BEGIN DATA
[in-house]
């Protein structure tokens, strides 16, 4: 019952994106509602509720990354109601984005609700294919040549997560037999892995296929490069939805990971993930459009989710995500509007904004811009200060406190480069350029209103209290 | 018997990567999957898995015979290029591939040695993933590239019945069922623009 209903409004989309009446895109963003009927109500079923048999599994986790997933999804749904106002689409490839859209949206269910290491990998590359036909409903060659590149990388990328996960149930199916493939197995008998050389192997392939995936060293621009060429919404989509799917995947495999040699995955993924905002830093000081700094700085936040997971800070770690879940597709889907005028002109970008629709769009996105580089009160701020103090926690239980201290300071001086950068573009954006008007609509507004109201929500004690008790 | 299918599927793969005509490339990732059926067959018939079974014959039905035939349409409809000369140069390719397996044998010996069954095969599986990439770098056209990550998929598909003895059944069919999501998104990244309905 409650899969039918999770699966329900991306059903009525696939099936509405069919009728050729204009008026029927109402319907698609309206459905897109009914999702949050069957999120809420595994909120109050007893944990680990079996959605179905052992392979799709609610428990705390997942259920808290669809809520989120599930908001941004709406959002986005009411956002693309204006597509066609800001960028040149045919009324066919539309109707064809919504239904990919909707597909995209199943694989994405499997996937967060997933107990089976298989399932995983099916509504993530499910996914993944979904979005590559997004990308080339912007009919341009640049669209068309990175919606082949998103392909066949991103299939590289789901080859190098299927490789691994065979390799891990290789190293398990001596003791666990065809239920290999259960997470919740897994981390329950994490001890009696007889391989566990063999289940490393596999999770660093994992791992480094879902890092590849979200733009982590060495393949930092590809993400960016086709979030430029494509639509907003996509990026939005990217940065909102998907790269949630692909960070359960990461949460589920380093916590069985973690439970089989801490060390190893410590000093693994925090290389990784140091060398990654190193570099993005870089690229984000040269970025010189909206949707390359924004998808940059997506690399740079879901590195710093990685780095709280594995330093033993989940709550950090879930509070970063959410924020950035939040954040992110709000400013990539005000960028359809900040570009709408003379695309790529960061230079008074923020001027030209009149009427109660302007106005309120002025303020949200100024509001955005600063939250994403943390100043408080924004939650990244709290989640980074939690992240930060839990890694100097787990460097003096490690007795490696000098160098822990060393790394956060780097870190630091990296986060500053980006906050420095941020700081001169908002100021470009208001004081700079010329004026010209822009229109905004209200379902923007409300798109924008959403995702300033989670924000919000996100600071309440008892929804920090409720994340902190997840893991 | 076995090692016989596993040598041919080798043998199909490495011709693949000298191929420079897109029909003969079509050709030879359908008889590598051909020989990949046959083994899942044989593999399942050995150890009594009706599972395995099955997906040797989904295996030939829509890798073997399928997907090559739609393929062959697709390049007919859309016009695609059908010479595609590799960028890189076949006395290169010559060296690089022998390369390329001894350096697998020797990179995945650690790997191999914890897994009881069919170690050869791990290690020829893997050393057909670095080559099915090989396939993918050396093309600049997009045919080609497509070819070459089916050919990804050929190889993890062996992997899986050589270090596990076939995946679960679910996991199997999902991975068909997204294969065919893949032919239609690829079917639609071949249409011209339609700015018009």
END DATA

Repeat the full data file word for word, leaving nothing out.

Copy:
[in-house]
């Protein structure tokens, strides 16, 4: 019952994106509602509720990354109601984005609700294919040549997560037999892995296929490069939805990971993930459009989710995500509007904004811009200060406190480069350029209103209290 | 018997990567999957898995015979290029591939040695993933590239019945069922623009 209903409004989309009446895109963003009927109500079923048999599994986790997933999804749904106002689409490839859209949206269910290491990998590359036909409903060659590149990388990328996960149930199916493939197995008998050389192997392939995936060293621009060429919404989509799917995947495999040699995955993924905002830093000081700094700085936040997971800070770690879940597709889907005028002109970008629709769009996105580089009160701020103090926690239980201290300071001086950068573009954006008007609509507004109201929500004690008790 | 299918599927793969005509490339990732059926067959018939079974014959039905035939349409409809000369140069390719397996044998010996069954095969599986990439770098056209990550998929598909003895059944069919999501998104990244309905 409650899969039918999770699966329900991306059903009525696939099936509405069919009728050729204009008026029927109402319907698609309206459905897109009914999702949050069957999120809420595994909120109050007893944990680990079996959605179905052992392979799709609610428990705390997942259920808290669809809520989120599930908001941004709406959002986005009411956002693309204006597509066609800001960028040149045919009324066919539309109707064809919504239904990919909707597909995209199943694989994405499997996937967060997933107990089976298989399932995983099916509504993530499910996914993944979904979005590559997004990308080339912007009919341009640049669209068309990175919606082949998103392909066949991103299939590289789901080859190098299927490789691994065979390799891990290789190293398990001596003791666990065809239920290999259960997470919740897994981390329950994490001890009696007889391989566990063999289940490393596999999770660093994992791992480094879902890092590849979200733009982590060495393949930092590809993400960016086709979030430029494509639509907003996509990026939005990217940065909102998907790269949630692909960070359960990461949460589920380093916590069985973690439970089989801490060390190893410590000093693994925090290389990784140091060398990654190193570099993005870089690229984000040269970025010189909206949707390359924004998808940059997506690399740079879901590195710093990685780095709280594995330093033993989940709550950090879930509070970063959410924020950035939040954040992110709000400013990539005000960028359809900040570009709408003379695309790529960061230079008074923020001027030209009149009427109660302007106005309120002025303020949200100024509001955005600063939250994403943390100043408080924004939650990244709290989640980074939690992240930060839990890694100097787990460097003096490690007795490696000098160098822990060393790394956060780097870190630091990296986060500053980006906050420095941020700081001169908002100021470009208001004081700079010329004026010209822009229109905004209200379902923007409300798109924008959403995702300033989670924000919000996100600071309440008892929804920090409720994340902190997840893991 | 076995090692016989596993040598041919080798043998199909490495011709693949000298191929420079897109029909003969079509050709030879359908008889590598051909020989990949046959083994899942044989593999399942050995150890009594009706599972395995099955997906040797989904295996030939829509890798073997399928997907090559739609393929062959697709390049007919859309016009695609059908010479595609590799960028890189076949006395290169010559060296690089022998390369390329001894350096697998020797990179995945650690790997191999914890897994009881069919170690050869791990290690020829893997050393057909670095080559099915090989396939993918050396093309600049997009045919080609497509070819070459089916050919990804050929190889993890062996992997899986050589270090596990076939995946679960679910996991199997999902991975068909997204294969065919893949032919239609690829079917639609071949249409011209339609700015018009």